My graphic designer has specified Gotham Thin for the font in the iOS app that I'm writing. I googled around and found a site that will sell it to me, and I found some sites that just will let me download it for free.

How do I know if the free site is legitimate or not? I don't want to be a pirate but I don't want to pay if I don't have to.


In the specific case of Gotham (or just about any other font made by Hoefler and Frere-Jones with the exception of Hoefler Text and maybe a couple of others), they don't sell through third parties. So, any site that wants to sell it to you for cheap or free is not legit.

In more general terms, it's better to assume that a free font site is guilty until proven innocent. The more respectable free sites (FontSquirrel and DaFont come to mind) tend to include licenses with their fonts; look for those when you download any font. If they're not including a license either on the download page or with the ZIP file, then that should be a red flag.

Check out this list of type vendors and foundries that people on this site like and trust when you look for fonts in the future :)

  • 1
    Also note that you may very well need to purchase a secondary license for embedding within an iOS app.
    – DA01
    Jun 4 '14 at 14:49

I guess the only possible answer is to either:

  • check the originating foundry's site (H&FJ in this case) and buy from them
  • an alternative supplier they link to (not relevant in this case)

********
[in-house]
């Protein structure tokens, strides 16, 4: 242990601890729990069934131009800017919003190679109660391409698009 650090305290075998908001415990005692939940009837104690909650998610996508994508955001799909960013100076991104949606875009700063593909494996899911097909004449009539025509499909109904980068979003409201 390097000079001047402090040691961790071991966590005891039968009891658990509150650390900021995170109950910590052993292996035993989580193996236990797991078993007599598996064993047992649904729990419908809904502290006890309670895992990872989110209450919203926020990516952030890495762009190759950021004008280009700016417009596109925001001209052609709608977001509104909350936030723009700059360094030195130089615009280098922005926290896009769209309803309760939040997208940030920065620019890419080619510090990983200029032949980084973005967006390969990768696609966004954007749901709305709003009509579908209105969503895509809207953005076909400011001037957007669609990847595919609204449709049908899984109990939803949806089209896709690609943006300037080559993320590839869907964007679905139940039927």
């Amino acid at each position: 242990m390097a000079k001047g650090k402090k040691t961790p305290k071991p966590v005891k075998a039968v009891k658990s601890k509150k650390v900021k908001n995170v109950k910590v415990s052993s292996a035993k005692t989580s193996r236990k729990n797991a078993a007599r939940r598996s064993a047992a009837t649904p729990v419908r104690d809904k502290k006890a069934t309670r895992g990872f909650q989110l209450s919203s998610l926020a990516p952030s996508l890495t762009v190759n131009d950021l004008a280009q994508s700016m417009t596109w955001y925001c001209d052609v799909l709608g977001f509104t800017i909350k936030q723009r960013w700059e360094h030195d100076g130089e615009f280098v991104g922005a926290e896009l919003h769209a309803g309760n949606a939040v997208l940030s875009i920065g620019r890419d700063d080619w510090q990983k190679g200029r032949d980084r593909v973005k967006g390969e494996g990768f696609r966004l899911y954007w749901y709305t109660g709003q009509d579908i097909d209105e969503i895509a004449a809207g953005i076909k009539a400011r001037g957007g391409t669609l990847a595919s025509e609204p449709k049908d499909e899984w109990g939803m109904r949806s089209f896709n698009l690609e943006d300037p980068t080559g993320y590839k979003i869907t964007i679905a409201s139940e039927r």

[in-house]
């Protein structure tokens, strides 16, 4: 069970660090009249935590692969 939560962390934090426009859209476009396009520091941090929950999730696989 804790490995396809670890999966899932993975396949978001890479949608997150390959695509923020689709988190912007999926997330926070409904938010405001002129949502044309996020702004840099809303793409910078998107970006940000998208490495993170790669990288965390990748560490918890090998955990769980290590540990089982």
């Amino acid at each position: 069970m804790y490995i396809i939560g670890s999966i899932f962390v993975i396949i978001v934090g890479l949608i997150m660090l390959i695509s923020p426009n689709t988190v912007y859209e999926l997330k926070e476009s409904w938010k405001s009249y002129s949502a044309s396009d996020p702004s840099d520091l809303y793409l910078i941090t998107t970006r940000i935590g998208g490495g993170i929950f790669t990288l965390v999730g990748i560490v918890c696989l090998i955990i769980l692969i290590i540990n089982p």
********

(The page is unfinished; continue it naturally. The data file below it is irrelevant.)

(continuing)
• use well-known suppliers with high reputation (Fontshop, MyFonts etc)

It is unlikely that the exact same font will both be sold and given away free.


It's very rare any font is "free" even more so some of the "free" ones aren't open source meaning you aren't free to use it as you please.

Some are free to download and print with via 1 computer; but the moment you take the font file and embed it in software, hardware, put it on a website with @font face or any CSS, or install on a server...you crossed over to commercial use which 99% of the time cost anywhere from a few hundred to tens of thousands of $'s per year. (depending on how widely you are using the font)

Just hit up Monotype they own every font you interact with through any Windows, mac, android or iOS device. (yes MS and Apple DO NOT own the fonts) They pay Monotype to distribute the fonts just like you are looking to do with you product.

Starbucks, NBC, Viacom and a few others have been sued for 6 to 7 figures and lost every time when it comes to not using fonts within license. It'd be like downloading a free copy of angry birds and then changing the name to angry dogs and selling it as your game. You'd have to license their framework because you do not own it.

  • 1
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    – Vicki
    Sep 28 '15 at 15:32

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